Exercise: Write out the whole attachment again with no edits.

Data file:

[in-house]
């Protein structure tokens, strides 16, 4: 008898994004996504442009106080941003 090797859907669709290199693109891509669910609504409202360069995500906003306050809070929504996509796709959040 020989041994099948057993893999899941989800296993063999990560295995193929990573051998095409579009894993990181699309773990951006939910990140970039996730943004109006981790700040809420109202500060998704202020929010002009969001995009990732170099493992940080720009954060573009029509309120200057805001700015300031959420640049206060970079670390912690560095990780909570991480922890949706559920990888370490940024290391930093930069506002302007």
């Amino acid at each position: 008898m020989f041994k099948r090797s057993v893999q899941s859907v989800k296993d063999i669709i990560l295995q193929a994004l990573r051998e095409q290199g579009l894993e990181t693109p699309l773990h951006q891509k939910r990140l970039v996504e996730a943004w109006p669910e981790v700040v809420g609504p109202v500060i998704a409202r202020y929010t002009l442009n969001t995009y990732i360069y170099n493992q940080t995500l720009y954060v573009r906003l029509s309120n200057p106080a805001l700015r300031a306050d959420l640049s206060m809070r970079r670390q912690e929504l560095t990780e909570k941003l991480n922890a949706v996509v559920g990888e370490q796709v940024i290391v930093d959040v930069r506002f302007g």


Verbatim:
[in-house]
């Protein structure tokens, strides 16, 4: 008898994004996504442009106080941003 090797859907669709290199693109891509669910609504409202360069995500906003306050809070929504996509796709959040 020989041994099948057993893999899941989800296993063999990560295995193929990573051998095409579009894993990181699309773990951006939910990140970039996730943004109006981790700040809420109202500060998704202020929010002009969001995009990732170099493992940080720009954060573009029509309120200057805001700015300031959420640049206060970079670390912690560095990780909570991480922890949706559920990888370490940024290391930093930069506002302007």
């Amino acid at each position: 008898m020989f041994k099948r090797s057993v893999q899941s859907v989800k296993d063999i669709i990560l295995q193929a994004l990573r051998e095409q290199g579009l894993e990181t693109p699309l773990h951006q891509k939910r990140l970039v996504e996730a943004w109006p669910e981790v700040v809420g609504p109202v500060i998704a409202r202020y929010t002009l442009n969001t995009y990732i360069y170099n493992q940080t995500l720009y954060v573009r906003l029509s309120n200057p106080a805001l700015r300031a306050d959420l640049s206060m809070r970079r670390q912690e929504l560095t990780e909570k941003l991480n922890a949706v996509v559920g990888e370490q796709v940024i290391v930093d959040v930069r506002f302007g």